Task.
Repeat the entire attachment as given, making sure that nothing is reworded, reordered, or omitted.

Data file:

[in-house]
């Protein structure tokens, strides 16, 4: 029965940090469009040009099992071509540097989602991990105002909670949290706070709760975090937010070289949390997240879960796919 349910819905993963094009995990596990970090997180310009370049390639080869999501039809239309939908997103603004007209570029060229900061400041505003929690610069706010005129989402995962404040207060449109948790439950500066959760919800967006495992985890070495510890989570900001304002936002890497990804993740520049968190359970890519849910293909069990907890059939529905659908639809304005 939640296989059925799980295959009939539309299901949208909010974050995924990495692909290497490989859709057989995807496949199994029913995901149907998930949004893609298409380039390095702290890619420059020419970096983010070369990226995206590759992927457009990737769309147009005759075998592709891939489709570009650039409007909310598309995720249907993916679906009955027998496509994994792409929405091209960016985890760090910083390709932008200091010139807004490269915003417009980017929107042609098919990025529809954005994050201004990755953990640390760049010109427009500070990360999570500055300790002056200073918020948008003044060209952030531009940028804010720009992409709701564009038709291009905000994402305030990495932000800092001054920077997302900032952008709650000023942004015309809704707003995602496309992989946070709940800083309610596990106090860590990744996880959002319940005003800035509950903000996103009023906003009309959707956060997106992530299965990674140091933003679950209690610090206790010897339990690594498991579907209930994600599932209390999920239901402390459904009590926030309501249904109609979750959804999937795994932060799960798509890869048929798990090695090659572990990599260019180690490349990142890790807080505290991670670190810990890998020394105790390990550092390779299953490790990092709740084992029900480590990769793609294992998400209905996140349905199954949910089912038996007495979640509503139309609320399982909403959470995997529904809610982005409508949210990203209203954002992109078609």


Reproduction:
[in-house]
């Protein structure tokens, strides 16, 4: 029965940090469009040009099992071509540097989602991990105002909670949290706070709760975090937010070289949390997240879960796919 349910819905993963094009995990596990970090997180310009370049390639080869999501039809239309939908997103603004007209570029060229900061400041505003929690610069706010005129989402995962404040207060449109948790439950500066959760919800967006495992985890070495510890989570900001304002936002890497990804993740520049968190359970890519849910293909069990907890059939529905659908639809304005 939640296989059925799980295959009939539309299901949208909010974050995924990495692909290497490989859709057989995807496949199994029913995901149907998930949004893609298409380039390095702290890619420059020419970096983010070369990226995206590759992927457009990737769309147009005759075998592709891939489709570009650039409007909310598309995720249907993916679906009955027998496509994994792409929405091209960016985890760090910083390709932008200091010139807004490269915003417009980017929107042609098919990025529809954005994050201004990755953990640390760049010109427009500070990360999570500055300790002056200073918020948008003044060209952030531009940028804010720009992409709701564009038709291009905000994402305030990495932000800092001054920077997302900032952008709650000023942004015309809704707003995602496309992989946070709940800083309610596990106090860590990744996880959002319940005003800035509950903000996103009023906003009309959707956060997106992530299965990674140091933003679950209690610090206790010897339990690594498991579907209930994600599932209390999920239901402390459904009590926030309501249904109609979750959804999937795994932060799960798509890869048929798990090695090659572990990599260019180690490349990142890790807080505290991670670190810990890998020394105790390990550092390779299953490790990092709740084992029900480590990769793609294992998400209905996140349905199954949910089912038996007495979640509503139309609320399982909403959470995997529904809610982005409508949210990203209203954002992109078609």